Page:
In October of 2016, an ambitious project called Vue: Your Everyday Smart glasses went live on Kickstarter with a goal of $50,000. The projects description named these the world’s first pair of smart glasses designed for everyday use. Over 10,000 people wanted to see this project come to life, and pledged more than $2,000,000 to back Vue.
The release date for Vue smart glasses was supposed be July of 2017. However, I doubt I’d be writing this in 2019 if that had really been the case. The latest promise by Vue is that the glasses will be shipped in March of 2019 (Which was later delayed. Again)
What are Vue Smart Glasses?
According to the Vue website, Vue Smart glasses are unique for functioning as normal glasses at a basic level. This means that if you’re blind as a bat like me, you no longer have to choose between the latest tech and seeing where you’re going! If sunglasses are more your style, you can grab a pair with tinted lenses as well. Just good luck explaining why you still have them on in the evening.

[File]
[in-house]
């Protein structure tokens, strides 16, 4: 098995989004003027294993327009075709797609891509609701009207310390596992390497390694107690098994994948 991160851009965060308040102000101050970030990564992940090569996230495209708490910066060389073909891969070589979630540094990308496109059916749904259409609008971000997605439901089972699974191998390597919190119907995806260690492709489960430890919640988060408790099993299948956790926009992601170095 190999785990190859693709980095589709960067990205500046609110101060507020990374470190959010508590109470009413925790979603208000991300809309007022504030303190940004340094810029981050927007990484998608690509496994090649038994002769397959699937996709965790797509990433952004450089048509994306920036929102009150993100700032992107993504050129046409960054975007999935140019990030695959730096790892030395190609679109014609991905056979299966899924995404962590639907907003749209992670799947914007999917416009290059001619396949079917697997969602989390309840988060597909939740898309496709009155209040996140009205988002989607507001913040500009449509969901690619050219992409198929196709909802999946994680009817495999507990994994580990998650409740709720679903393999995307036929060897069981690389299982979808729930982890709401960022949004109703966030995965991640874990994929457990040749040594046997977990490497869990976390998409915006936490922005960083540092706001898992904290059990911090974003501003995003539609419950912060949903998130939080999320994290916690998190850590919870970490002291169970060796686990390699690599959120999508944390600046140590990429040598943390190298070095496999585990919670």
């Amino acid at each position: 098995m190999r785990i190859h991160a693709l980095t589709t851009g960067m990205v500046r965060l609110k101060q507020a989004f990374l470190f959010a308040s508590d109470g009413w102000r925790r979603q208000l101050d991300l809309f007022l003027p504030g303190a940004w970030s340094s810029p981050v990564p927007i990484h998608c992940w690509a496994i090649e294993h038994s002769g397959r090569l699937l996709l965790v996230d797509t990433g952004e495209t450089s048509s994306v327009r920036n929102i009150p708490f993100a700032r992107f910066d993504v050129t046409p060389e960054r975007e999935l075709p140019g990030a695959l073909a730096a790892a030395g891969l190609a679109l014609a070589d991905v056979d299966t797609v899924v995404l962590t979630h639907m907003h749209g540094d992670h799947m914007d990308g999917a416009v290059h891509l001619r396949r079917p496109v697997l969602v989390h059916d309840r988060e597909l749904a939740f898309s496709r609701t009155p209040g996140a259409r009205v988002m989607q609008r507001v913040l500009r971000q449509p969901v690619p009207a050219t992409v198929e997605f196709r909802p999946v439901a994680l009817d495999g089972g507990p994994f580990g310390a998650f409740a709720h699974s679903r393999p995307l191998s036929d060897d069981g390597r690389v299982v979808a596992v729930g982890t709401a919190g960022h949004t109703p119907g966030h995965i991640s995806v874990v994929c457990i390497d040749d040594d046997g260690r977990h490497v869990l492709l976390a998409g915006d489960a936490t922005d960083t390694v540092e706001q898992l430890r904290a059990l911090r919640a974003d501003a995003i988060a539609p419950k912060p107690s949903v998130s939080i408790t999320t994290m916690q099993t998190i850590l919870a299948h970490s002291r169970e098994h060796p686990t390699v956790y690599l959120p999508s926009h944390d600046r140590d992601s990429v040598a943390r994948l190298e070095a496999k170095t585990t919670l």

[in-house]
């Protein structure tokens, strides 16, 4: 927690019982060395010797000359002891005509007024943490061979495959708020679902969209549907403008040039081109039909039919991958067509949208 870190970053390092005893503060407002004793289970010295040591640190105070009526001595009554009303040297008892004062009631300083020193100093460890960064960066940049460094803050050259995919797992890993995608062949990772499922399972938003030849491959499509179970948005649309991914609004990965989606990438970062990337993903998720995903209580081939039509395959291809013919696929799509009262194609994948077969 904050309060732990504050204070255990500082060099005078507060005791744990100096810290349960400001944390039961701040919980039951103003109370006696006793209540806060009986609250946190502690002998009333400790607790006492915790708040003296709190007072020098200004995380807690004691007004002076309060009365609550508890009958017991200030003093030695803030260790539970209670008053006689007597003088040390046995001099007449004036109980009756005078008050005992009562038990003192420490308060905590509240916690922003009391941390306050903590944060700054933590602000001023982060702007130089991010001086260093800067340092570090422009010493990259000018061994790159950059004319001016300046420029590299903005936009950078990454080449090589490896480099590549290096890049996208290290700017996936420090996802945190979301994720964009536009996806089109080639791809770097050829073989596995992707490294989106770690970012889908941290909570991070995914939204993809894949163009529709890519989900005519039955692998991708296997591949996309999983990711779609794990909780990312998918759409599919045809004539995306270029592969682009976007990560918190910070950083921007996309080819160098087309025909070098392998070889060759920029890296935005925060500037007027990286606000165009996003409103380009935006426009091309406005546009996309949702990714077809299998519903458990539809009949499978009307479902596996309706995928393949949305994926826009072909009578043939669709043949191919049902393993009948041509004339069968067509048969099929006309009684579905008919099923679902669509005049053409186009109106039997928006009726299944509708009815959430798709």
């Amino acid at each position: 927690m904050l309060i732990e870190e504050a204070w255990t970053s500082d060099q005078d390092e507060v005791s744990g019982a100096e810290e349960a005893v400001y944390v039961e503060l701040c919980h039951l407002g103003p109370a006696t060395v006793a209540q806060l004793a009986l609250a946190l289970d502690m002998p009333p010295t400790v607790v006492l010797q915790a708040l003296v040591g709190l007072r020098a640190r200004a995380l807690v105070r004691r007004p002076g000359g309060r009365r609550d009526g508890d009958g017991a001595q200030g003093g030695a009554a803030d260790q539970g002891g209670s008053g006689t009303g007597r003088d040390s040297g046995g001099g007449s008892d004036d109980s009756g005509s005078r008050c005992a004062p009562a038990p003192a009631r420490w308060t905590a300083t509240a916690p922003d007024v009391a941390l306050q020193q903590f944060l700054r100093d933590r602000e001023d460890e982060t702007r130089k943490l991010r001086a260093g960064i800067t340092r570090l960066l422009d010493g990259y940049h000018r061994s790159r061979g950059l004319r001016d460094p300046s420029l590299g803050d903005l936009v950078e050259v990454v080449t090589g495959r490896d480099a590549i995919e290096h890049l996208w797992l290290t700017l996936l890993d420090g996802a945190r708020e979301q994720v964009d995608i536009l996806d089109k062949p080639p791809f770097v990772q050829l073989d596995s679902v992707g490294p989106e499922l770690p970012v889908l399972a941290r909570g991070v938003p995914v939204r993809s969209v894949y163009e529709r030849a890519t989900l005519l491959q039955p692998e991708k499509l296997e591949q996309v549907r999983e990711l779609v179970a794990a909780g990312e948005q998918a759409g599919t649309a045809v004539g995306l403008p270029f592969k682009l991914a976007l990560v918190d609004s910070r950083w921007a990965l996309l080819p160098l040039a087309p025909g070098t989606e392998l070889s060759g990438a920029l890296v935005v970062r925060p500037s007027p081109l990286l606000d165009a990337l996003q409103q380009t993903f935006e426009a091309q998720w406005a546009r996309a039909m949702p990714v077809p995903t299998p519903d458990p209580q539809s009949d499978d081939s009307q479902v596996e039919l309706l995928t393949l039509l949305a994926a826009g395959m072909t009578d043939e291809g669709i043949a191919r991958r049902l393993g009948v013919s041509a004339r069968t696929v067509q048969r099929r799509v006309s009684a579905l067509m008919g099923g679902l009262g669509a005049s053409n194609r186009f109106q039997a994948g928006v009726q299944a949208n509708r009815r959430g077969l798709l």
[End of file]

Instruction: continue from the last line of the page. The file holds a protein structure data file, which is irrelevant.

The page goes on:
Aside from letting you see, Vue glasses have a wide range of features to make your life more comfortable. First and foremost, they function as headphones that don’t actually cover your ears, but are still only heard by you. This is great if you want to listen to music or take GPS directions while biking or navigating heavy traffic.
Vue glasses connect to your phone through an app (iOS and Android supported). This allows you to also take calls with them and skip tracks when you’re listening to music. For all the fitness nerds out there, the glasses can also track your activity and set health reminders. They’re also water resistant for when you work up a sweat.
The battery on these glasses lasts about a week if you occasionally pop them into the charging case they come with. See also the promo video by Vue describing features and use cases for the glasses.
Where is the Vue team now?